|Publication number||US5923225 A|
|Application number||US 08/943,360|
|Publication date||Jul 13, 1999|
|Filing date||Oct 3, 1997|
|Priority date||Oct 3, 1997|
|Publication number||08943360, 943360, US 5923225 A, US 5923225A, US-A-5923225, US5923225 A, US5923225A|
|Inventors||Hector J. De Los Santos|
|Original Assignee||De Los Santos; Hector J.|
|Export Citation||BiBTeX, EndNote, RefMan|
|Patent Citations (4), Referenced by (48), Classifications (10), Legal Events (5)|
|External Links: USPTO, USPTO Assignment, Espacenet|
1. Field of the Invention
The present invention relates generally to low-noise electronic systems.
2. Description of the Related Art
Electrical noise is a ubiquitous phenomenon in electronic devices and it typically sets a lower bound on the sensitivity of electronic systems. Electrical noise generally includes thermal noise and shot noise. Thermal noise is generated by random thermal motion of charged particles and is associated with thermodynamic energy exchanges that maintain thermal equilibrium between a circuit and its surroundings. In contrast, shot noise is generated by the random passage of discrete current carriers across barriers or discontinuities (e.g., semiconductor junctions).
Two other noise components originate in low-frequency conductance fluctuations within electrical devices. The first component exhibits a Lorentzian frequency dependence in its power spectral density. It is referred to as G-R noise because it originates from fluctuations in the number of free electrons in device conduction bands that are caused by generation and recombination processes between the bands and interacting traps. The second component exhibits a 1/f.sup.α (0.4<α<1.2) power spectral density. Although its generation is not well understood, a multitude of mechanisms appear to generate it including superposition of G-R spectra with different characteristic times and weights.
The performance of active electronic circuits is degraded by the presence of noise. In a first exemplary degradation, the noise figure of low-noise amplifiers (LNA) is increased. Receiver noise figure is similarly increased because it is primarily determined by the noise figure of the receiver's LNA. Excess noise in LNA's typically manifests itself in device signal fluctuations (e.g., current fluctuations in the gate and drain of field-effect transistors). Oscillator phase noise is increased in a second exemplary degradation. Phase noise in the output signal of oscillators generally results from upconversion of low frequency noise. In a third exemplary degradation, phase noise is added to the output of clock circuits which lowers the performance of systems associated with the clock. For example, phase noise in sampling clocks decreases the dynamic range of analog-to-digital converters.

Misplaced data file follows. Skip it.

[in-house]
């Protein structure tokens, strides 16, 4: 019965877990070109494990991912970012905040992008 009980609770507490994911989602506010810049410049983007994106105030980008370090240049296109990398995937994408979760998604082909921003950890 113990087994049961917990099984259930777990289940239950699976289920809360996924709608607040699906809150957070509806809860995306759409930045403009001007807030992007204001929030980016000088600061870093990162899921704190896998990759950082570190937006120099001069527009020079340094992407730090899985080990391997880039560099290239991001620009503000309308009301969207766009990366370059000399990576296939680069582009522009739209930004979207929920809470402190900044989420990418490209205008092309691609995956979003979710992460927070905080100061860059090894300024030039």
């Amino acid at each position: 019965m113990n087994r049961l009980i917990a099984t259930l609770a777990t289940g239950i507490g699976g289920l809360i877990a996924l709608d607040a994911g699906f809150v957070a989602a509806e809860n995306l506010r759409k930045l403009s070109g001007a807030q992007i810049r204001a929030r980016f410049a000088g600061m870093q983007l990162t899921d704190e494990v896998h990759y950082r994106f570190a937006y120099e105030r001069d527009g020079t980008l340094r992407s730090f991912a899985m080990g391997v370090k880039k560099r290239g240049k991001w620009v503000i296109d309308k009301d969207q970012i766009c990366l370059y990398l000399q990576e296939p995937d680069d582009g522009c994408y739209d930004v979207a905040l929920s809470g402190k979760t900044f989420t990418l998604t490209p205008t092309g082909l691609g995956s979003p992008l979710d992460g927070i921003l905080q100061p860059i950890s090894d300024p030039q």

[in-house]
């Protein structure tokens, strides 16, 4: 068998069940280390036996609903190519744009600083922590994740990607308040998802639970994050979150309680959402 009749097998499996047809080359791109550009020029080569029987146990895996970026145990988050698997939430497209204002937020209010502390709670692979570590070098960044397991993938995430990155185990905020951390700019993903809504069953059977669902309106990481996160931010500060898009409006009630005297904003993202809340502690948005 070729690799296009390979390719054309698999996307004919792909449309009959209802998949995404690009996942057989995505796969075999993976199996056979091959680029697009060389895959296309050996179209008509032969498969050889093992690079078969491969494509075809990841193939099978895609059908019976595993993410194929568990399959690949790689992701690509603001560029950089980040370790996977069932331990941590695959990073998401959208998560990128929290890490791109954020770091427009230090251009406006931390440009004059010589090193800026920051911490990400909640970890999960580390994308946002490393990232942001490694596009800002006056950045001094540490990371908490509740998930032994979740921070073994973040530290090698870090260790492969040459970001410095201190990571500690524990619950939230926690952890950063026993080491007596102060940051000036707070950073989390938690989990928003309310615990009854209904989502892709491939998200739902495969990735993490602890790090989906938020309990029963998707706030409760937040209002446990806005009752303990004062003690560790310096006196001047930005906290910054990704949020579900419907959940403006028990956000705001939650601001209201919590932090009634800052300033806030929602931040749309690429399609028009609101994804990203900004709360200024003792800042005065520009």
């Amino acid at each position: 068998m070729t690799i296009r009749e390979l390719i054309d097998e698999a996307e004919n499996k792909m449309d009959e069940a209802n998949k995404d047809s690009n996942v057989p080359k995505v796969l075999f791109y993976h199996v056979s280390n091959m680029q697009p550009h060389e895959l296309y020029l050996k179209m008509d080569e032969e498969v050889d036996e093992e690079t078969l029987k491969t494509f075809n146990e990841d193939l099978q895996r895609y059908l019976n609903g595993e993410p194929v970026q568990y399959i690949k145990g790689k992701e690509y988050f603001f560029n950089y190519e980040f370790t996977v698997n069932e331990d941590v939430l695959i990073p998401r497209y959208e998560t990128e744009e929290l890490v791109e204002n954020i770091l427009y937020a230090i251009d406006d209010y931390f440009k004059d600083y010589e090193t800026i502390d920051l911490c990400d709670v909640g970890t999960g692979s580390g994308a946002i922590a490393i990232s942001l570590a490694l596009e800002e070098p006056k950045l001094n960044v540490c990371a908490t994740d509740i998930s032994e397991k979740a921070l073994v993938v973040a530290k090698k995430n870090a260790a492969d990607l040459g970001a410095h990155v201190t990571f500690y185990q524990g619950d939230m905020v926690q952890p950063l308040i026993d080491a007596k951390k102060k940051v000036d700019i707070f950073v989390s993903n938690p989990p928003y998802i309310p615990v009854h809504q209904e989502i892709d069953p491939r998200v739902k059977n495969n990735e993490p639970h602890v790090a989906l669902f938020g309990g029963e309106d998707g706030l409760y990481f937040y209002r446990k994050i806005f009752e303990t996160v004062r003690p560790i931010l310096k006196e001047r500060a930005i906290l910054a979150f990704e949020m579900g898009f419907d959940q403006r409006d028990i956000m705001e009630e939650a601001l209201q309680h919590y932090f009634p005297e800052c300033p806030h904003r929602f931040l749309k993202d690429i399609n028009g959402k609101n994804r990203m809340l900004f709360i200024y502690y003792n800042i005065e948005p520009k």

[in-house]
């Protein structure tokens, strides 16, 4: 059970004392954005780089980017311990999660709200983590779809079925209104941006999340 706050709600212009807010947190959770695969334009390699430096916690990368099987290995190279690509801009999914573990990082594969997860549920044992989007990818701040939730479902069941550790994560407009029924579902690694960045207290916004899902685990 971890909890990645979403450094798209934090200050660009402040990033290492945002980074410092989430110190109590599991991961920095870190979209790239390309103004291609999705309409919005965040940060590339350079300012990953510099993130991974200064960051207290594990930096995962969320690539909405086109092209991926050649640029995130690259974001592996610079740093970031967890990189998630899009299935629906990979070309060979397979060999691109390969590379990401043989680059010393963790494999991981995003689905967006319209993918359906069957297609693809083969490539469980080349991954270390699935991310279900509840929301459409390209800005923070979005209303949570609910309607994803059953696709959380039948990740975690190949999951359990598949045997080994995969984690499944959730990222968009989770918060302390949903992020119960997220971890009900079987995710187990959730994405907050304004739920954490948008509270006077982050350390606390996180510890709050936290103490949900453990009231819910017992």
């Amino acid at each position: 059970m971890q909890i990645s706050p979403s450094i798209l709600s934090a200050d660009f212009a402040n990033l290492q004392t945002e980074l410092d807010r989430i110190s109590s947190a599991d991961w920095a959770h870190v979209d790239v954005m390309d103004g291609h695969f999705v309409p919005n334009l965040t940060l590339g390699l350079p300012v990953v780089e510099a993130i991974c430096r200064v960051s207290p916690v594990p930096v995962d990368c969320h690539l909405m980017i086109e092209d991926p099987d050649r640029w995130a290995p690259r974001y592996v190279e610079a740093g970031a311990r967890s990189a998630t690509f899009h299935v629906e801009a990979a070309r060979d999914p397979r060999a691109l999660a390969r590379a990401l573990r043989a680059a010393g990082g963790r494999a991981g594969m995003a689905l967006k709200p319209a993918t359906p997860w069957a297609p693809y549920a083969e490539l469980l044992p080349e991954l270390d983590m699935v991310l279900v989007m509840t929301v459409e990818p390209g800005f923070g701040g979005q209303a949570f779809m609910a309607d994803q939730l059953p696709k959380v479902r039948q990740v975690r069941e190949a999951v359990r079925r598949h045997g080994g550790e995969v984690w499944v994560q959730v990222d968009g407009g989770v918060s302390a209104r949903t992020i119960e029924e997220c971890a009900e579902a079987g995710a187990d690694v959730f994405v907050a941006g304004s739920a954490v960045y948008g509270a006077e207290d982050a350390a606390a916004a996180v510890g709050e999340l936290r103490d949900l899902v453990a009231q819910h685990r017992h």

Conventional methods for reducing noise signals in electronic circuits have generally included the steps of, a) designing electronic device structures with reduced surface area, b) employing materials and processes with favorable carrier generation/recombination parameters and c) selecting active devices that exhibit low excess noise characteristics.
Regardless of the nature of an active device, excess noise is physically associated with statistical processes (e.g., carrier generation and recombination) at various device locations (e.g., surface/passivation interfaces and bulk interfaces such as junctions and heterojunctions). Whatever the specific model adopted to interpret excess noise frequency dependence, conductance fluctuations (which produce measurable voltage fluctuations) are caused by spontaneous emission of atomic carriers. In contrast to stimulated emission which is induced by the presence of radiant energy of like frequency and wavelength, spontaneous emission in a quantum mechanical system is radiation that is emitted when the internal system energy spontaneously drops from an excited state to a lower state without regard to the simultaneous presence of similar radiation.
A reference on spontaneous emission (Yablonovitch, Eli, "Inhibited Spontaneous Emission in Solid-State Physics and Electronics", The American Physical Society, Vol. 58, No. 20, May 18, 1987, pp. 2059-2062), points out that it is neither feasible nor desirable to eliminate spontaneous emission entirely if a function of a semiconductor structure (e.g., a laser or a solar cell) is the emission or absorption of light. Rather, the goal in those cases is to restrict spontaneous emission to those electromagnetic modes that are absolutely necessary.